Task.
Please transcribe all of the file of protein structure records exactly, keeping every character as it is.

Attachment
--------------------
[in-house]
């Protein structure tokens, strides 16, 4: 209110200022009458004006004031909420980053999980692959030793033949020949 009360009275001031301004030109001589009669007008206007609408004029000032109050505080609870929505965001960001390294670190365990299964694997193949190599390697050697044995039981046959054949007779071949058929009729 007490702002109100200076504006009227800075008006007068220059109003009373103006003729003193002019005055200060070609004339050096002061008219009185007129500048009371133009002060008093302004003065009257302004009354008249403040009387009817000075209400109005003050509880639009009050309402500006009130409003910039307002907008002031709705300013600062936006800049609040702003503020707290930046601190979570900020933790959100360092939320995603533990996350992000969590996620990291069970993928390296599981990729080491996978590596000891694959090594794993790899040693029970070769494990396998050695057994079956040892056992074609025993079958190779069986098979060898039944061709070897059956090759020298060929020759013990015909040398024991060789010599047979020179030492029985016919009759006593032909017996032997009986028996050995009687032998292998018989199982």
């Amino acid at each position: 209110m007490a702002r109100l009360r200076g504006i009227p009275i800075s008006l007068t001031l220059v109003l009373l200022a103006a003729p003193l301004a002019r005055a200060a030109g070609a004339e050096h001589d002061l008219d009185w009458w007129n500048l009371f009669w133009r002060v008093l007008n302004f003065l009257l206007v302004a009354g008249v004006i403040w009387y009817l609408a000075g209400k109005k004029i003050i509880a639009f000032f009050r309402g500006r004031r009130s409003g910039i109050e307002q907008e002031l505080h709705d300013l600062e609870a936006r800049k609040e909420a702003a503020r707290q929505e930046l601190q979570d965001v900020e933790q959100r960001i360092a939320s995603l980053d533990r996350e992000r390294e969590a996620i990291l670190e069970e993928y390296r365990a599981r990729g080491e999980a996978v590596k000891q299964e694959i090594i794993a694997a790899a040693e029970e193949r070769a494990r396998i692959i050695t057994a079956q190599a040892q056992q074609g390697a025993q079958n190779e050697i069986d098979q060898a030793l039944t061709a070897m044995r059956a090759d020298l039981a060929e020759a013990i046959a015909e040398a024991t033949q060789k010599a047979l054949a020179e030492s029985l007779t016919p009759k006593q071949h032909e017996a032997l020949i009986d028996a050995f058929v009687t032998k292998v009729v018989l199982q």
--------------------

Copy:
[in-house]
């Protein structure tokens, strides 16, 4: 209110200022009458004006004031909420980053999980692959030793033949020949 009360009275001031301004030109001589009669007008206007609408004029000032109050505080609870929505965001960001390294670190365990299964694997193949190599390697050697044995039981046959054949007779071949058929009729 007490702002109100200076504006009227800075008006007068220059109003009373103006003729003193002019005055200060070609004339050096002061008219009185007129500048009371133009002060008093302004003065009257302004009354008249403040009387009817000075209400109005003050509880639009009050309402500006009130409003910039307002907008002031709705300013600062936006800049609040702003503020707290930046601190979570900020933790959100360092939320995603533990996350992000969590996620990291069970993928390296599981990729080491996978590596000891694959090594794993790899040693029970070769494990396998050695057994079956040892056992074609025993079958190779069986098979060898039944061709070897059956090759020298060929020759013990015909040398024991060789010599047979020179030492029985016919009759006593032909017996032997009986028996050995009687032998292998018989199982």
């Amino acid at each position: 209110m007490a702002r109100l009360r200076g504006i009227p009275i800075s008006l007068t001031l220059v109003l009373l200022a103006a003729p003193l301004a002019r005055a200060a030109g070609a004339e050096h001589d002061l008219d009185w009458w007129n500048l009371f009669w133009r002060v008093l007008n302004f003065l009257l206007v302004a009354g008249v004006i403040w009387y009817l609408a000075g209400k109005k004029i003050i509880a639009f000032f009050r309402g500006r004031r009130s409003g910039i109050e307002q907008e002031l505080h709705d300013l600062e609870a936006r800049k609040e909420a702003a503020r707290q929505e930046l601190q979570d965001v900020e933790q959100r960001i360092a939320s995603l980053d533990r996350e992000r390294e969590a996620i990291l670190e069970e993928y390296r365990a599981r990729g080491e999980a996978v590596k000891q299964e694959i090594i794993a694997a790899a040693e029970e193949r070769a494990r396998i692959i050695t057994a079956q190599a040892q056992q074609g390697a025993q079958n190779e050697i069986d098979q060898a030793l039944t061709a070897m044995r059956a090759d020298l039981a060929e020759a013990i046959a015909e040398a024991t033949q060789k010599a047979l054949a020179e030492s029985l007779t016919p009759k006593q071949h032909e017996a032997l020949i009986d028996a050995f058929v009687t032998k292998v009729v018989l199982q």